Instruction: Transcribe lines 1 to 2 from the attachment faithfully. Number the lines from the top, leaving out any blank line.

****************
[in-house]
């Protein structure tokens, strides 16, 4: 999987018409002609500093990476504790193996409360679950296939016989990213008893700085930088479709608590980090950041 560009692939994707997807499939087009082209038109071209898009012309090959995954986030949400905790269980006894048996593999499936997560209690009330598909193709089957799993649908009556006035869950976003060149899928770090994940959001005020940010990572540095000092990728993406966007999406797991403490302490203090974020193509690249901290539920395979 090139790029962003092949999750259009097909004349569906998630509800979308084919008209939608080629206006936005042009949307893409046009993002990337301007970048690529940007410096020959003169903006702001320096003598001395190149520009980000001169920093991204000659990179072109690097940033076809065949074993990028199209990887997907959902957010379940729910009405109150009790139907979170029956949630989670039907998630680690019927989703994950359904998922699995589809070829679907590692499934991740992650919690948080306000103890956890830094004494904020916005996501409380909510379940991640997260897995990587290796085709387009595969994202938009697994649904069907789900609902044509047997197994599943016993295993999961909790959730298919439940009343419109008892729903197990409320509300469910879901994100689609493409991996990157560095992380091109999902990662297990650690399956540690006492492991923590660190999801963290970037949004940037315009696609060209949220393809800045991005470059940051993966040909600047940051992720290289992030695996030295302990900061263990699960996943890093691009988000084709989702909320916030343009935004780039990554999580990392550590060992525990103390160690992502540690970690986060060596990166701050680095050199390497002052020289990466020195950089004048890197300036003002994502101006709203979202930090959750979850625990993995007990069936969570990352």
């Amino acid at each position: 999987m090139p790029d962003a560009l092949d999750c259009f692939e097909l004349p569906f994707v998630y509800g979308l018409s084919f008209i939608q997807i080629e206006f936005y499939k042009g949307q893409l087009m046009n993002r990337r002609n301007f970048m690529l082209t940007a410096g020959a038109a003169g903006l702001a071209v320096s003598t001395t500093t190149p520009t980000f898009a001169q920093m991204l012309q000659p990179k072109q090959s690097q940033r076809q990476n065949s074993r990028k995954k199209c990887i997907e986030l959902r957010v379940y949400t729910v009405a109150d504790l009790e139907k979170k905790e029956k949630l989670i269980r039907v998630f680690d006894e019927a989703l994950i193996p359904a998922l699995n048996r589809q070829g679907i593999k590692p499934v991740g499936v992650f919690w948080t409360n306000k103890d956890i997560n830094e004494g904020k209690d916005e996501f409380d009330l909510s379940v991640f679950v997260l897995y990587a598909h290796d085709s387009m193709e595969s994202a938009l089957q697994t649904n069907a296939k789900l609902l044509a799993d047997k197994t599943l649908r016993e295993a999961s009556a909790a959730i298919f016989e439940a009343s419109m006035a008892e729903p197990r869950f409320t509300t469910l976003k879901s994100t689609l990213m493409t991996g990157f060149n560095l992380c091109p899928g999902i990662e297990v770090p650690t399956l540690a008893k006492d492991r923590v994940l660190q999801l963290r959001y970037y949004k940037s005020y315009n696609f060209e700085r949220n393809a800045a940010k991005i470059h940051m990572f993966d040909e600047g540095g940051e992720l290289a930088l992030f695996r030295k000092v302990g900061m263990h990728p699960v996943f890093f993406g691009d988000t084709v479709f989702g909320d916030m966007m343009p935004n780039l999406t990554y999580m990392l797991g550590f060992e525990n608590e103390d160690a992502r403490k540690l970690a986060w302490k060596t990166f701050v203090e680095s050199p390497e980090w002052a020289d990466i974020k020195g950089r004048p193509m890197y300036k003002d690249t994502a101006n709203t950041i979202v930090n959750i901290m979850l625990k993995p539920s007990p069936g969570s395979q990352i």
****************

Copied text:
[in-house]
């Protein structure tokens, strides 16, 4: 999987018409002609500093990476504790193996409360679950296939016989990213008893700085930088479709608590980090950041 560009692939994707997807499939087009082209038109071209898009012309090959995954986030949400905790269980006894048996593999499936997560209690009330598909193709089957799993649908009556006035869950976003060149899928770090994940959001005020940010990572540095000092990728993406966007999406797991403490302490203090974020193509690249901290539920395979 090139790029962003092949999750259009097909004349569906998630509800979308084919008209939608080629206006936005042009949307893409046009993002990337301007970048690529940007410096020959003169903006702001320096003598001395190149520009980000001169920093991204000659990179072109690097940033076809065949074993990028199209990887997907959902957010379940729910009405109150009790139907979170029956949630989670039907998630680690019927989703994950359904998922699995589809070829679907590692499934991740992650919690948080306000103890956890830094004494904020916005996501409380909510379940991640997260897995990587290796085709387009595969994202938009697994649904069907789900609902044509047997197994599943016993295993999961909790959730298919439940009343419109008892729903197990409320509300469910879901994100689609493409991996990157560095992380091109999902990662297990650690399956540690006492492991923590660190999801963290970037949004940037315009696609060209949220393809800045991005470059940051993966040909600047940051992720290289992030695996030295302990900061263990699960996943890093691009988000084709989702909320916030343009935004780039990554999580990392550590060992525990103390160690992502540690970690986060060596990166701050680095050199390497002052020289990466020195950089004048890197300036003002994502101006709203979202930090959750979850625990993995007990069936969570990352």